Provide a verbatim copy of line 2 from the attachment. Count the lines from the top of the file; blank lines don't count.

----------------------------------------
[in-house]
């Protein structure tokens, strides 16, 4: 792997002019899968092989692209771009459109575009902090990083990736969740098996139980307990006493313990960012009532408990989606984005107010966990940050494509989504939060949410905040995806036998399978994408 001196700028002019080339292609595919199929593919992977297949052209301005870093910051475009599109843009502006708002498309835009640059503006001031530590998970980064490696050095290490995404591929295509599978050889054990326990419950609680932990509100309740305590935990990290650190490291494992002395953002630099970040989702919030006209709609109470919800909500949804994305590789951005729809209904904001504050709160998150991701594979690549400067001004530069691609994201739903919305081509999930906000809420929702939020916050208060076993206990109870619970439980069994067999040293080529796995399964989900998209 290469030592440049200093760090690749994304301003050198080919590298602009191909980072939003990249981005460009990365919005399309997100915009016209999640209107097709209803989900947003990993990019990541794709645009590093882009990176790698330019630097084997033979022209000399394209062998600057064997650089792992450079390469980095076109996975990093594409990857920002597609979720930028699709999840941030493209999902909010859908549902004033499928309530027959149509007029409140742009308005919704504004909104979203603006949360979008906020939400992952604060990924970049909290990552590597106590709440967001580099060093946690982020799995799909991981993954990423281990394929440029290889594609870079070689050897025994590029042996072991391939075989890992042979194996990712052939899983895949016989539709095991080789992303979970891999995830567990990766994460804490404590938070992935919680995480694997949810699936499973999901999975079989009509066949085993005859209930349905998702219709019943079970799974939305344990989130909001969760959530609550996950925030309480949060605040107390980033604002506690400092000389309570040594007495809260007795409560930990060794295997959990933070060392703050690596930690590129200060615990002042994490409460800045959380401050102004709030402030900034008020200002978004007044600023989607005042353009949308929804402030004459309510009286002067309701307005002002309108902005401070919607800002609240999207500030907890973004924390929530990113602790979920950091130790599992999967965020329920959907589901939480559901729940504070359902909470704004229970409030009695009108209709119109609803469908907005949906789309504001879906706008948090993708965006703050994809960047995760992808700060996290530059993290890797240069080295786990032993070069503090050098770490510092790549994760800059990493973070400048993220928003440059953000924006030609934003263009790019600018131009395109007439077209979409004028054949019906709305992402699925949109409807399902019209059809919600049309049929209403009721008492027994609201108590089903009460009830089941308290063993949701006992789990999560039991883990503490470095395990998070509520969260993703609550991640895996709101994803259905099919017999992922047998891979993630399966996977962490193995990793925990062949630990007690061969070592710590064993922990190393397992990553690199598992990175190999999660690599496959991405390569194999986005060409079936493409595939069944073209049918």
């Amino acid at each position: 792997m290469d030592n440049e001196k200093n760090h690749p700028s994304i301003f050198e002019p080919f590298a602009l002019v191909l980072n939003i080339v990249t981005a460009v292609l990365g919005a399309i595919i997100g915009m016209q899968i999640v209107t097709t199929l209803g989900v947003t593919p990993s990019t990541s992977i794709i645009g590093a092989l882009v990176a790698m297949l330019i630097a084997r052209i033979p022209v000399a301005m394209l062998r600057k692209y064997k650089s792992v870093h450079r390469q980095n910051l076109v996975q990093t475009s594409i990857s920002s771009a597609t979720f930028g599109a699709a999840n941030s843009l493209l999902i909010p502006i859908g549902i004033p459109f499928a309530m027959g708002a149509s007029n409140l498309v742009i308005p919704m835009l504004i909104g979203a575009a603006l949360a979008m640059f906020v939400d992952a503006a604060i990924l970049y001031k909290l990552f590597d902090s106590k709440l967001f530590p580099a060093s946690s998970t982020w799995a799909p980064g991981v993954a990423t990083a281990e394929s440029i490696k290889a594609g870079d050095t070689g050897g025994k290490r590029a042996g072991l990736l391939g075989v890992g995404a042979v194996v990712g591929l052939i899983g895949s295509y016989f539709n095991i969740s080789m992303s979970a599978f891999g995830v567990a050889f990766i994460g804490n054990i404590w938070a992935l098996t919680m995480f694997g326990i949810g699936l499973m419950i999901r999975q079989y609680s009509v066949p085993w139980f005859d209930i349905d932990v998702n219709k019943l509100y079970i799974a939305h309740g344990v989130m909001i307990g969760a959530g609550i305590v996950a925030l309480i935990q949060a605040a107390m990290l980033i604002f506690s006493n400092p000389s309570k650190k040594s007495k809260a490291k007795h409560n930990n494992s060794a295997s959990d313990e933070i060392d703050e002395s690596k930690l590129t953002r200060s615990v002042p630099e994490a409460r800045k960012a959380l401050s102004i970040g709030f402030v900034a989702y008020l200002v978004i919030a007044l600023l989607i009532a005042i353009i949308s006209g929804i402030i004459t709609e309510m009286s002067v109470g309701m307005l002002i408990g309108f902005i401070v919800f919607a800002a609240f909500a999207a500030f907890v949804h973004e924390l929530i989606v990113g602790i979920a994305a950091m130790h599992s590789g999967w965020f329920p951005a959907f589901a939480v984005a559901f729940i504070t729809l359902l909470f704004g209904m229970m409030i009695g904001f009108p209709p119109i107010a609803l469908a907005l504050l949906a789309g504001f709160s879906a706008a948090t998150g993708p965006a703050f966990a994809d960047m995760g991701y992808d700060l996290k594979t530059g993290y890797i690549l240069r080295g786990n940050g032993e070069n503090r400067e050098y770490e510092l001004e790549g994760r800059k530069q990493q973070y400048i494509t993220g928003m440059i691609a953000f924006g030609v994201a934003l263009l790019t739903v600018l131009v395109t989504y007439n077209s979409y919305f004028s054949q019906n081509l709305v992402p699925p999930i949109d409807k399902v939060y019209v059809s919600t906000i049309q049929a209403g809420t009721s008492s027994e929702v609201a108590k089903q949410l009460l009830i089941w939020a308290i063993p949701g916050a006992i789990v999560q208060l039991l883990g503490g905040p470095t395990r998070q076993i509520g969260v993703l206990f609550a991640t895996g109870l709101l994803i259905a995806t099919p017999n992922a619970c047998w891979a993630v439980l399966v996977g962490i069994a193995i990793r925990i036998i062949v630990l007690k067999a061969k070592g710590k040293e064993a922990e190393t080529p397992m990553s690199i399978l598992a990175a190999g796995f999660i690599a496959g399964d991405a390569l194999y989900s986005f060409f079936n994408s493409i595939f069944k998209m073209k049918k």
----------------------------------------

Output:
């Protein structure tokens, strides 16, 4: 792997002019899968092989692209771009459109575009902090990083990736969740098996139980307990006493313990960012009532408990989606984005107010966990940050494509989504939060949410905040995806036998399978994408 001196700028002019080339292609595919199929593919992977297949052209301005870093910051475009599109843009502006708002498309835009640059503006001031530590998970980064490696050095290490995404591929295509599978050889054990326990419950609680932990509100309740305590935990990290650190490291494992002395953002630099970040989702919030006209709609109470919800909500949804994305590789951005729809209904904001504050709160998150991701594979690549400067001004530069691609994201739903919305081509999930906000809420929702939020916050208060076993206990109870619970439980069994067999040293080529796995399964989900998209 290469030592440049200093760090690749994304301003050198080919590298602009191909980072939003990249981005460009990365919005399309997100915009016209999640209107097709209803989900947003990993990019990541794709645009590093882009990176790698330019630097084997033979022209000399394209062998600057064997650089792992450079390469980095076109996975990093594409990857920002597609979720930028699709999840941030493209999902909010859908549902004033499928309530027959149509007029409140742009308005919704504004909104979203603006949360979008906020939400992952604060990924970049909290990552590597106590709440967001580099060093946690982020799995799909991981993954990423281990394929440029290889594609870079070689050897025994590029042996072991391939075989890992042979194996990712052939899983895949016989539709095991080789992303979970891999995830567990990766994460804490404590938070992935919680995480694997949810699936499973999901999975079989009509066949085993005859209930349905998702219709019943079970799974939305344990989130909001969760959530609550996950925030309480949060605040107390980033604002506690400092000389309570040594007495809260007795409560930990060794295997959990933070060392703050690596930690590129200060615990002042994490409460800045959380401050102004709030402030900034008020200002978004007044600023989607005042353009949308929804402030004459309510009286002067309701307005002002309108902005401070919607800002609240999207500030907890973004924390929530990113602790979920950091130790599992999967965020329920959907589901939480559901729940504070359902909470704004229970409030009695009108209709119109609803469908907005949906789309504001879906706008948090993708965006703050994809960047995760992808700060996290530059993290890797240069080295786990032993070069503090050098770490510092790549994760800059990493973070400048993220928003440059953000924006030609934003263009790019600018131009395109007439077209979409004028054949019906709305992402699925949109409807399902019209059809919600049309049929209403009721008492027994609201108590089903009460009830089941308290063993949701006992789990999560039991883990503490470095395990998070509520969260993703609550991640895996709101994803259905099919017999992922047998891979993630399966996977962490193995990793925990062949630990007690061969070592710590064993922990190393397992990553690199598992990175190999999660690599496959991405390569194999986005060409079936493409595939069944073209049918």